The Tories in opposition were very keen on their ‘Green Deal’ for making existing housing stock energy efficient. It formed the cornerstone of their pledge when the Coalition formed to be the ‘greenest government ever’. It had its big full launch today, with new loans available for homeowners to insulate their properties and pay back the money through their energy bills.
The only problem is that the Green Deal isn’t quite the big all-singing all-dancing deal the government envisaged. The idea was that big businesses would lead the way in providing the scheme, but one of the leading retailers who expressed initial interest in the scheme, Marks and Spencer, isn’t involved. Sources tell me that the retailer decided the government’s offer wasn’t worth its while, although the company’s official line is as follows:
‘We are not a green deal provider but are monitoring the scheme’s progress. Through our energy business, M&S Energy, we already offer home insulation and renewable energy solutions and we’re always looking at ways to develop the business.’
One of the big barriers for consumers is, unsurprisingly, the cost of the loans. The not-for-profit Green Deal Finance Company will charge consumers interest rates of 6.92 per cent, along with a £75-120 assessment fee, £63 set-up charge and a £20 annual fee (although a cashback scheme for early adopters aims to make this a little less daunting). Other green deal providers could charge interest of up to 9 per cent.
With interest rates higher than a mortgage, the deal is considerably less attractive than it could be. Another deterrent is the way the loans remain tied to the home when the owner leaves, which was, back in the days of the green deal’s conception, considered a good thing as only the person benefitting from the improvements would pay, but polling suggests that the idea of an additional debt attached to a house puts off possible new buyers. Sellers wishing to pay off the loan early will incur heavy penalties. The Great British Refurb Campaign found that 41 per cent of people would either decide against buying a property with a green deal loan attached to it, or seek independent advice. Only 7 per cent said they would be comfortable buying a house with such a loan on it.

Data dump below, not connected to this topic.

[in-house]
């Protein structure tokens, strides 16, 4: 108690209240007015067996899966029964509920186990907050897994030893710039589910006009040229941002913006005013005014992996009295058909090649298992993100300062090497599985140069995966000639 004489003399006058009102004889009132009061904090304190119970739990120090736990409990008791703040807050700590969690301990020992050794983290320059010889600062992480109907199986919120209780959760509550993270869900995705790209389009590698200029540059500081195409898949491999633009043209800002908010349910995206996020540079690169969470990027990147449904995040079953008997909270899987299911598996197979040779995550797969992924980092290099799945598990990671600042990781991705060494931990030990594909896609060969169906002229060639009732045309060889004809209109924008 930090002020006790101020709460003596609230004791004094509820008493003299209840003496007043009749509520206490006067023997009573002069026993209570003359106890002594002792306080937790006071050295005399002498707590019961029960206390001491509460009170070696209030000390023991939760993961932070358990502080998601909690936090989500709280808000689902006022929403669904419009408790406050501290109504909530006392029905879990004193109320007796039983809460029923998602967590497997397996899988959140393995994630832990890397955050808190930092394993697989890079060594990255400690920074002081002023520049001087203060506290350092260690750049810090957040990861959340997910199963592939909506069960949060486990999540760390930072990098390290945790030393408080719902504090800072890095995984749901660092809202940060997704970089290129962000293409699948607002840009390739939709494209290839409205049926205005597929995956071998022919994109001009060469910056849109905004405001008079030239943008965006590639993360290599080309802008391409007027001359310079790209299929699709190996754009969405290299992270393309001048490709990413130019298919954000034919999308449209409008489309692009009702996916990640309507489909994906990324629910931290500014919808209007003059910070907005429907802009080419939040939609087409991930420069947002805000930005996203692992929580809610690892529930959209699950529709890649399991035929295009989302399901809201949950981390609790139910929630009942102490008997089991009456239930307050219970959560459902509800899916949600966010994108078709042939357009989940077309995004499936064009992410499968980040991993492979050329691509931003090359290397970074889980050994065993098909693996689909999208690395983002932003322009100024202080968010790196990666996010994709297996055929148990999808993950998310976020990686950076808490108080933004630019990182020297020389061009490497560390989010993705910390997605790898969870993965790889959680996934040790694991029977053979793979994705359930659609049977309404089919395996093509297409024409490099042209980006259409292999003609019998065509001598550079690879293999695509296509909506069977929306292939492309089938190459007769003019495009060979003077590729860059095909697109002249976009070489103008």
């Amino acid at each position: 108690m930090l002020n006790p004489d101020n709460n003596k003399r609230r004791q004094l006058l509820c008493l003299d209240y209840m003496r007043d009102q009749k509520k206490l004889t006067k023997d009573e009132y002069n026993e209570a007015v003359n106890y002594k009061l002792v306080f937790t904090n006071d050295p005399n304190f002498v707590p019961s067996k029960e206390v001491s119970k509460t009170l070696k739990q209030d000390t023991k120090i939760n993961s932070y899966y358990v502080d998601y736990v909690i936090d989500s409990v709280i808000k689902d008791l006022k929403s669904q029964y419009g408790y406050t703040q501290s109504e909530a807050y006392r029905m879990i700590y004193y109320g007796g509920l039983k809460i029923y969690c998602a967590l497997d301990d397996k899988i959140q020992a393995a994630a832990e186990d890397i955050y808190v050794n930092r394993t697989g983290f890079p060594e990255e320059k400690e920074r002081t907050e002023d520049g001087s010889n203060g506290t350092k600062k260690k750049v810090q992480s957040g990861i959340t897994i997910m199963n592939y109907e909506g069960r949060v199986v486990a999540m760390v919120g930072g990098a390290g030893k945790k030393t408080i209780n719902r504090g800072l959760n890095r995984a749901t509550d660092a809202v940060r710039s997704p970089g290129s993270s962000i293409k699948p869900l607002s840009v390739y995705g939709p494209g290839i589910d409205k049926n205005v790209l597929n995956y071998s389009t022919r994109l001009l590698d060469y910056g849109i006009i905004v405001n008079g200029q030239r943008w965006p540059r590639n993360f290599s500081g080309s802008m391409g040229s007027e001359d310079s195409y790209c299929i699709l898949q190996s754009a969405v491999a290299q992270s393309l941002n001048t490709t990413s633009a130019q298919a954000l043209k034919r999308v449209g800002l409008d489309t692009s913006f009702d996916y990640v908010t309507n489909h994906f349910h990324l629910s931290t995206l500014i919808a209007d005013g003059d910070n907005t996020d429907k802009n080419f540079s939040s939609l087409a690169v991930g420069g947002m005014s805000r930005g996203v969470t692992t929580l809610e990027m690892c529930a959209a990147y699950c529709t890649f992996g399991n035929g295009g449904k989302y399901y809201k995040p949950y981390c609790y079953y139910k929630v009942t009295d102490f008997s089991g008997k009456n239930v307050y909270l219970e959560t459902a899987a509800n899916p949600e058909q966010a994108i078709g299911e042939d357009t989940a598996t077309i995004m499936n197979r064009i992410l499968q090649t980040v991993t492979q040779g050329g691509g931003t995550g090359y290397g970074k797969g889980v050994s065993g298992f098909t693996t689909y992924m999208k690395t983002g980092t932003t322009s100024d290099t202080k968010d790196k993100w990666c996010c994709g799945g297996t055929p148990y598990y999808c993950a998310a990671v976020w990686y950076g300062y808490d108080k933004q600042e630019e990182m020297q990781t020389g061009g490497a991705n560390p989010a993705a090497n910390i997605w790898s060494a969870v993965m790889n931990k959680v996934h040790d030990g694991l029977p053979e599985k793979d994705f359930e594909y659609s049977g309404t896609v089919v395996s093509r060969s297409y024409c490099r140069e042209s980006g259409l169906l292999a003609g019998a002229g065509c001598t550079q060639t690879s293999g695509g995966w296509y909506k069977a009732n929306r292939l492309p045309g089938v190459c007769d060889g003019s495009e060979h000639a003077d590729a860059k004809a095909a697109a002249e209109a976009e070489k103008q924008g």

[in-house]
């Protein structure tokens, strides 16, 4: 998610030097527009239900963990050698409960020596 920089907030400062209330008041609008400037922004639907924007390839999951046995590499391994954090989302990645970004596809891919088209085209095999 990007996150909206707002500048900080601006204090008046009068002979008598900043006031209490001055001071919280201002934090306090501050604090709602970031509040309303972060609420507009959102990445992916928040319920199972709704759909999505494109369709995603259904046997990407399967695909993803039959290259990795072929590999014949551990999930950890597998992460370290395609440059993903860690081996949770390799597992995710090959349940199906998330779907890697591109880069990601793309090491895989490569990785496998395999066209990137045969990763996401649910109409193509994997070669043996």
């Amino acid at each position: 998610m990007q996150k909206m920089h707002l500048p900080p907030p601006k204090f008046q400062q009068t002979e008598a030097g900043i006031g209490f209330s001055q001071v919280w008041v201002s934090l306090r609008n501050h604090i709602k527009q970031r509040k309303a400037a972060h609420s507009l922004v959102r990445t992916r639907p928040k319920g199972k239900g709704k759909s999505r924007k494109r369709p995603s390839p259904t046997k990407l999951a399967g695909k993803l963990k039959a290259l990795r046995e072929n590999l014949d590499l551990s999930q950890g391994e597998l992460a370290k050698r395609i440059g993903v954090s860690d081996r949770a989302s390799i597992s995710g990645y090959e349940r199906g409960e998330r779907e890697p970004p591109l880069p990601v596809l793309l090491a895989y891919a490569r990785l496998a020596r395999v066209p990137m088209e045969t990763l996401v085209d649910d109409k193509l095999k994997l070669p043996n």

One mercy is that this is a consumer-led scheme. In 2010, just a few months before the general election, Labour had launched plans for its own ‘Warm Homes’ programme, aimed at private and social-rented housing. The cost would have been £19 billion, funded by the energy companies, and at the time there were fears this would impact on all consumers’ bills. The cost of the Green Deal is funded by the savings in the energy bill of the individual who chose the improvements, and a ‘golden rule’ of the scheme is that the cost won’t outweigh the savings. But Labour’s Luciana Berger is warning today that ‘the reality for most people will be that the Green Deal ends up costing them more than they save’.
Assessments for the scheme started back in October. But there wasn’t a great rush: there have only been five so far. According to Greg Barker, though, there have been hundreds of applications today. Either way, this is clearly off to a slow-burning start.